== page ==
When it comes to Townsend, TN and the town’s relationship with the Great Smoky Mountains National Park, some of its best work can be seen through the efforts of a small group that started the Appalachian Bear Rescue in 1996.
Over the years the black bear has come to symbolize all the wildlife that makes up the National Park and through the Appalachian Bear Rescue (ABR), volunteers have worked tirelessly to keep it that way. In all, ABR is a one-of-a-kind, black bear rehabilitation facility located in Townsend. Appalachian Bear Rescue is also a nonprofit, tax-exempt organization that strives to return all orphaned and injured black bears to the wild, as well as those bears that are in need of urgent medical care.
According to a recent WVLT report out of Knoxville, some orphaned bear cubs are searching for food this time of year instead of trying to find a den for winter. This is where Appalachian Bear Rescue steps in to help.
“They’ve been in a desperate search for food all year,” Lisa Stewart, Appalachian Bear Rescue Curator, told WVLT. “Right now we are encountering a terrible food crisis for our bears and we’re seeing many orphan cubs needing to come to facility.”
Through the end of November, the Appalachian Bear Rescue had taken in a record number of bear cubs – 31 – topping the previous high of 23 in 2009. Some are even starving to death when they arrive.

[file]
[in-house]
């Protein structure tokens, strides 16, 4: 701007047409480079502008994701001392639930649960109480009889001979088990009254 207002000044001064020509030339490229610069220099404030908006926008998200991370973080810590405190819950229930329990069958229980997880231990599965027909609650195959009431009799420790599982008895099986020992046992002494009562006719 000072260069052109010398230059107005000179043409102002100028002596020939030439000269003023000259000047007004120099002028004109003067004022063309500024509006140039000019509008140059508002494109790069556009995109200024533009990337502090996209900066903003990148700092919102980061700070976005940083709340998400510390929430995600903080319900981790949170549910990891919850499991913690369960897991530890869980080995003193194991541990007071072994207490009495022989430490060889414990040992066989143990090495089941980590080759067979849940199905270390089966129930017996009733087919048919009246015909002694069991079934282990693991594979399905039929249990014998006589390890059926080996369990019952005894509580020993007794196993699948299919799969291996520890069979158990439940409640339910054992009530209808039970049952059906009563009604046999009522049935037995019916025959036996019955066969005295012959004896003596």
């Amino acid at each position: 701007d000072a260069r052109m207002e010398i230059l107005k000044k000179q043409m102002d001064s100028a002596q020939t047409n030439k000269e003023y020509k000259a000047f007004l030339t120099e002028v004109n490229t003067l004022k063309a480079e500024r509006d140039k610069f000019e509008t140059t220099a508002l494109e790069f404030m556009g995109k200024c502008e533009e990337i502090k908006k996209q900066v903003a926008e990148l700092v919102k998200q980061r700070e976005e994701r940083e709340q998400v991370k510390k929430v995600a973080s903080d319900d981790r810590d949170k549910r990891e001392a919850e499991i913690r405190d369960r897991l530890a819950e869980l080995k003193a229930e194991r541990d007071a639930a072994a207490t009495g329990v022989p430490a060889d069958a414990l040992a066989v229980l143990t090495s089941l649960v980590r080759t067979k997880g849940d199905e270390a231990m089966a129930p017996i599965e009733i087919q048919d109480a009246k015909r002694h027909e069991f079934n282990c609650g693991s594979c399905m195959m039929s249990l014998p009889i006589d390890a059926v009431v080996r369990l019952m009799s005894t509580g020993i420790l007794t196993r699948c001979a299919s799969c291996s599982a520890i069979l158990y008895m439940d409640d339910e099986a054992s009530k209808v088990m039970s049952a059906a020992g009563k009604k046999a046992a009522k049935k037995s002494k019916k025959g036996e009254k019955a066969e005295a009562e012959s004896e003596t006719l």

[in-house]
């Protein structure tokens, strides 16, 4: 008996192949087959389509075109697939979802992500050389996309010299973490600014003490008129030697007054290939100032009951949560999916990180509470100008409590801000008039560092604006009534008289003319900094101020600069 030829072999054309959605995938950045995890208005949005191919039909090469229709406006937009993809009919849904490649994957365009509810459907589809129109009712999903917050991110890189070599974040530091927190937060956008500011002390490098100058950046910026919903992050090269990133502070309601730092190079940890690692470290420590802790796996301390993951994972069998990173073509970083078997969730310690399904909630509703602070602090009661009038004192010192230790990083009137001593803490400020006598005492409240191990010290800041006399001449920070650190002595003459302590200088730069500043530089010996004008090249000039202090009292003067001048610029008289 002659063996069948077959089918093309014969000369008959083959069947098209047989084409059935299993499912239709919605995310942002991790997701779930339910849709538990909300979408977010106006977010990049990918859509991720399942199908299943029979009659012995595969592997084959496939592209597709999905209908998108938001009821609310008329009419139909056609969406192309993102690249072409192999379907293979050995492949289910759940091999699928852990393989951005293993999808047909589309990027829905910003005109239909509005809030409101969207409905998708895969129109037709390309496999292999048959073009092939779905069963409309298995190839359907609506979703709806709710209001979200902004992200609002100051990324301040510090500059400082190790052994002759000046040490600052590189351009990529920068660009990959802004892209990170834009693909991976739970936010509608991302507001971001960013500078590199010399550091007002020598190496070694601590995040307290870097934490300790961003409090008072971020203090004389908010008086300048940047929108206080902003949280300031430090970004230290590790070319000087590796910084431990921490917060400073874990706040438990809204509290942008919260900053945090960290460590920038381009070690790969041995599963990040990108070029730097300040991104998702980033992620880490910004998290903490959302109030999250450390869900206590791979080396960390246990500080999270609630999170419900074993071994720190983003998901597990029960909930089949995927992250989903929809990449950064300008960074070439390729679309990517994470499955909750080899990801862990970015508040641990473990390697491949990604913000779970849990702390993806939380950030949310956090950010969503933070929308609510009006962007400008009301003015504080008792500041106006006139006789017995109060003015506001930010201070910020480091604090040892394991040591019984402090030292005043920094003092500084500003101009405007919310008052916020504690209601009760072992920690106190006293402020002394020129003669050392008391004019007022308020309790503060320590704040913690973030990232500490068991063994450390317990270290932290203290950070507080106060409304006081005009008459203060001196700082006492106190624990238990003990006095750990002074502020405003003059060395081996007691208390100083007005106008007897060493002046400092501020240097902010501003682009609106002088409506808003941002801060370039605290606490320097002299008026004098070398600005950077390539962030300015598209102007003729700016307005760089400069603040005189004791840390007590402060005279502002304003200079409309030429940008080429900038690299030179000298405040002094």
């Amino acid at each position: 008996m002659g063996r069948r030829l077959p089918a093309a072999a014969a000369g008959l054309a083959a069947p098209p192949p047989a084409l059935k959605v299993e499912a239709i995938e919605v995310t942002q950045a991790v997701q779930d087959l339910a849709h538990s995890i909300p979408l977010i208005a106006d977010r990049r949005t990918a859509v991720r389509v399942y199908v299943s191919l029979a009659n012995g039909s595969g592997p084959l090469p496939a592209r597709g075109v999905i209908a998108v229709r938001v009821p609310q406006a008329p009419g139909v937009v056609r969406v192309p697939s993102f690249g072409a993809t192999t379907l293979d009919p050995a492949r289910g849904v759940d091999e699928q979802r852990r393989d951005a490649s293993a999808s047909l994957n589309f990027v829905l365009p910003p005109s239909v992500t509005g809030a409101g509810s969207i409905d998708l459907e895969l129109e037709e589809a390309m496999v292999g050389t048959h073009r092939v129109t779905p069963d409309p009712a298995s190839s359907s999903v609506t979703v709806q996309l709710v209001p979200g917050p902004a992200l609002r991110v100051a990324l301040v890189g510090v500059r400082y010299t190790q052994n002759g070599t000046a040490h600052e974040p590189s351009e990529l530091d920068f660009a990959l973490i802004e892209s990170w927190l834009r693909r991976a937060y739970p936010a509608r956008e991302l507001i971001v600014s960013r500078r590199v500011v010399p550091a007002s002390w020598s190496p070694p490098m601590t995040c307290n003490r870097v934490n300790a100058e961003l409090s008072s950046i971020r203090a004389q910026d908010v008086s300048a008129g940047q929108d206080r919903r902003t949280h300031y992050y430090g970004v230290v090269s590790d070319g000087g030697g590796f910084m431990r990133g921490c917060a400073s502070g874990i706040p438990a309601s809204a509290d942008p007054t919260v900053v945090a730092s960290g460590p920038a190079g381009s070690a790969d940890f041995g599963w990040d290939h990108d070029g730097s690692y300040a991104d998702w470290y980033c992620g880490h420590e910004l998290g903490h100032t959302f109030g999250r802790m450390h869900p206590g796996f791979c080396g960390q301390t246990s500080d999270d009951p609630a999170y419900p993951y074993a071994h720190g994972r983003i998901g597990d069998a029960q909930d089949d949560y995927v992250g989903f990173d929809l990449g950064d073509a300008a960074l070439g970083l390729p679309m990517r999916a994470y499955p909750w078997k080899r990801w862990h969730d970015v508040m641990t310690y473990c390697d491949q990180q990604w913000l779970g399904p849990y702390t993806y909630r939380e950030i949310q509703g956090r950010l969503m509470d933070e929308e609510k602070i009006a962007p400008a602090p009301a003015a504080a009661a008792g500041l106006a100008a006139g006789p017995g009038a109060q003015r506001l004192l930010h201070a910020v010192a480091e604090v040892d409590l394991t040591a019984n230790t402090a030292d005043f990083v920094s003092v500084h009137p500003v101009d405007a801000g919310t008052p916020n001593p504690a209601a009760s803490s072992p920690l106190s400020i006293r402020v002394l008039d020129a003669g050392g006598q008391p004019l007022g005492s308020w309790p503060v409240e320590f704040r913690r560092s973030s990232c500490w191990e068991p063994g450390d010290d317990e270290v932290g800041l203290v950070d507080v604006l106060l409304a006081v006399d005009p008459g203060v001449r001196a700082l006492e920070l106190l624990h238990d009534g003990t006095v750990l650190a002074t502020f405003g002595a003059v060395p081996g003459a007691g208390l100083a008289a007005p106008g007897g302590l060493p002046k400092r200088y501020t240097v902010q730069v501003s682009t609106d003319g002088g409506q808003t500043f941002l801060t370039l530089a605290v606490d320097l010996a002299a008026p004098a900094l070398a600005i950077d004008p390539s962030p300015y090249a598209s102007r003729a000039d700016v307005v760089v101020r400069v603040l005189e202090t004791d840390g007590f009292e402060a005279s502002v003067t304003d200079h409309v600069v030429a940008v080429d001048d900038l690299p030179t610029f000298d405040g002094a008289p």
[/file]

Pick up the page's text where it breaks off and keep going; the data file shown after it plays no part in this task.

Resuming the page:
“We are seeing bears come in that are supposed to be 70 pounds but seeing them at 15 pounds,” said Jack Burgin, president of Appalachian Bear Rescue.
With rehabilitation so expensive, donations from the public help the ABR nurse the black bears back to health and releases them into the wild – a practice that in reality has been ongoing in these parts since the late 80s.
A severe hard mast (nut and seed) shortage in 1989 had driven black bears into lower elevations of the Smoky Mountains to look for food. The starving bears combined with humans reluctant to go near the bears left an unusually large number of orphaned cubs. When a concerned group of volunteers noticed this trend, they decided to form the Appalachian Black Bear & Release Center Inc. in the summer of 1990 to help the Tennessee Wildlife Resources Agency and the Great Smoky Mountains National Park care for the orphaned cubs.
It started out as the Appalachian Bear Center, and efforts centered around raising money, acquiring land and building a fenced area to care for the bears. The center’s first bear, “Zero”, arrived on July 8, 1996, and was released on September 20, 1996. The ABC’s first full-time curator, Daryl Ratajczak, started on June 9, 1997, and promptly began caring for three yearling bears.
By 1999, word of ABC’s success led other states to ask for its help. Since then, Arkansas, North Carolina, Virginia, Alabama, Georgia, Louisiana and South Carolina have all asked ABC/ABR to help care for their severely malnourished cubs. Lisa Stewart, who now serves as curator, was hired in April 2003, and began work a few days early to help care for a bear named “Lucky.” Since then, ABC/ABR has continuously cared for at least one bear or cub, although there are usually many more. To date, the Applalachian Bear Rescue has assisted more than 95 bears by returning them to the wild.
For more information on the Appalachian Bear Rescue, or to make a donation, visit the ABR’s website.